One of the symptoms of having good financial health is determined by the ability to save. The 50/20/30 rule for saving is a guideline that Elizabeth Warren developed. This United States senator, expert in bankruptcy law, determined a way to manage income that guarantees savings. She explains it all in her book “All Your Worth: The Ultimate Lifetime Money Plan”.
The general tendency to calculate the amount we allocate to savings is usually to subtract the income obtained from expenses. And what is left over will be used to save.
The 50/20/30 rule is based on another philosophy when calculating that amount.
How to apply the 50/20/30 rule to save?
To apply this rule, we must have control of the structure of our personal and family expenses and income. The ideal tool for this is to build a budget in a spreadsheet.
In the 50/20/30 rule for saving, we start from monthly income after deducting the tax burden. That is, we start from net income.
We should apply the remaining amount as follows:
- 50% is allocated to cover primary needs.
- 20% goes to savings.
- 30% goes to leisure and whims.
Identify your primary needs
When it comes to analyzing primary needs or basic needs, the 50% percentage may fall short. Therefore, it is necessary to be clear about which items should occupy this section. Among them are those vital for day-to-day life:
- Rent or mortgage payment for the habitual residence
- Electricity, water, gas, community expenses. Although some expenses such as IBI and insurance are not monthly, we must make the monthly proration and take them into account.
- Meal of the month, school expenses, clothing.
- Gasoline or transportation costs.
Expenses for leisure, whims…
Without a doubt, this percentage is the most difficult to adjust. Since 30% is what we will allocate to increasing our quality of life.
Activities such as eating out, joining the gym, going to the movies, taking trips…we will have to plan them and adjust them to the balance of this item.
20% allocated to savings
This point of savings is the most complicated to do. To achieve this, we can use some tricks. For example, using a different account than usual to save that money. Another is to deduct the said amount as soon as we receive the monthly income from the payroll or the income we have. In this way, psychologically we will get the idea of the real amount available that we can count on for the month.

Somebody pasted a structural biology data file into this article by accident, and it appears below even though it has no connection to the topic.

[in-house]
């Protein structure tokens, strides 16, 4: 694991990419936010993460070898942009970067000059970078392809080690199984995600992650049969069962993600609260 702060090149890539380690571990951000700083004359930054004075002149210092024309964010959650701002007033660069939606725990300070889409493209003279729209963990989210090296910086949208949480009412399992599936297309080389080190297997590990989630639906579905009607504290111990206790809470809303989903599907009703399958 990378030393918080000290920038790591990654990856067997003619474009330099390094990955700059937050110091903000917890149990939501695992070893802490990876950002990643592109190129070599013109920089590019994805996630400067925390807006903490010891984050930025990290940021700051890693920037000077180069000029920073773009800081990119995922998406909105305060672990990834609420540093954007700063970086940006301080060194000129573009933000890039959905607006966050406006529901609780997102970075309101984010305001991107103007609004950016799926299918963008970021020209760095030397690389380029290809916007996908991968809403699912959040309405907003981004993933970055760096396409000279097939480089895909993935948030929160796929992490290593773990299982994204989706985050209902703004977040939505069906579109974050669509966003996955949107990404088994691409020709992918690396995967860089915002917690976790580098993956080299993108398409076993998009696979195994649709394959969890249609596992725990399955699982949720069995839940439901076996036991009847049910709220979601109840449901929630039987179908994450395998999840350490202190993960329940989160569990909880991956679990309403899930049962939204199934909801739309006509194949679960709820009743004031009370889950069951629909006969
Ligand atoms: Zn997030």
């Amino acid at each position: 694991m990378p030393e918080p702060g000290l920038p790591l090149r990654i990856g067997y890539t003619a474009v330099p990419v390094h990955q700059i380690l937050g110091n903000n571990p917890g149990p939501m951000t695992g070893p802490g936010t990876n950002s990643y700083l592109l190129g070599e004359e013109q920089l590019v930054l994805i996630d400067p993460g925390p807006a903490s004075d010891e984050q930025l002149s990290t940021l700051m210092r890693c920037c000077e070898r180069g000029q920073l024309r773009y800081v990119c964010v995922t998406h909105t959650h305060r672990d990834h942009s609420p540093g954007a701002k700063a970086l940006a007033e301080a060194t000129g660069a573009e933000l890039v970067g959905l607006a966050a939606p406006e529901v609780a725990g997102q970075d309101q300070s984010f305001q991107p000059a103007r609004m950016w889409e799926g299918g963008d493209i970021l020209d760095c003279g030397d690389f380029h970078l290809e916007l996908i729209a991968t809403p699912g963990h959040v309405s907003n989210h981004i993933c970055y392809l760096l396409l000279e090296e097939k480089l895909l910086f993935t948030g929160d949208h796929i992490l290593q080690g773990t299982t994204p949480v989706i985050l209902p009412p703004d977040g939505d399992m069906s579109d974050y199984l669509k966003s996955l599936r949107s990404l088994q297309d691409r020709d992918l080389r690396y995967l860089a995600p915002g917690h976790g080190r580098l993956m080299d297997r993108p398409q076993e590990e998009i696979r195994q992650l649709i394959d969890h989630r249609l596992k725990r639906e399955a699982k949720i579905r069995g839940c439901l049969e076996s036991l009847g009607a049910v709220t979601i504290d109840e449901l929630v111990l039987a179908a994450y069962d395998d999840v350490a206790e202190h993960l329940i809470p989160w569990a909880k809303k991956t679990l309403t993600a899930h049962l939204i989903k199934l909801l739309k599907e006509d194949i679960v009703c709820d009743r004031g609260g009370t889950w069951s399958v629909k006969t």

The reality of the 50/20/30 rule to save
This savings rule has a small problem that makes it difficult for most people to put it into practice.
The percentage of 50% is usually insufficient to cover the basic needs of a personal or family economy. Especially in recent times where inflation has caused food and transportation budgets to skyrocket.
In addition to not being very practical for those people whose income does not have a fixed or constant pattern, but rather varies every month.
Other savings formulas
Given this situation, other less orthodox savings formulas are presented but they can help us increase the savings account little by little.
The rounding method has been put into practice in recent years. It consists of rounding up the purchases and payments we make by saving the surplus in another account or wallet. For example, if we are going to buy a loaf of bread that costs 80 cents and we pay with 1 euro, the 20 cents left over will be kept in a different wallet than the one we normally use.
Another way to round is by adjusting it to amounts that are multiples of 5. That is, if we pay something for an amount of 3.18 euros, we calculate the difference up to 5 euros. So the amount allocated to savings in this case would be 1.82 euros.
For payments made by card, it can also be done. There are banking entities that have specific tools to carry out this function. These are virtual piggy banks that allow us to save our savings.
What about you? Have you already thought about what method you will use to increase your savings?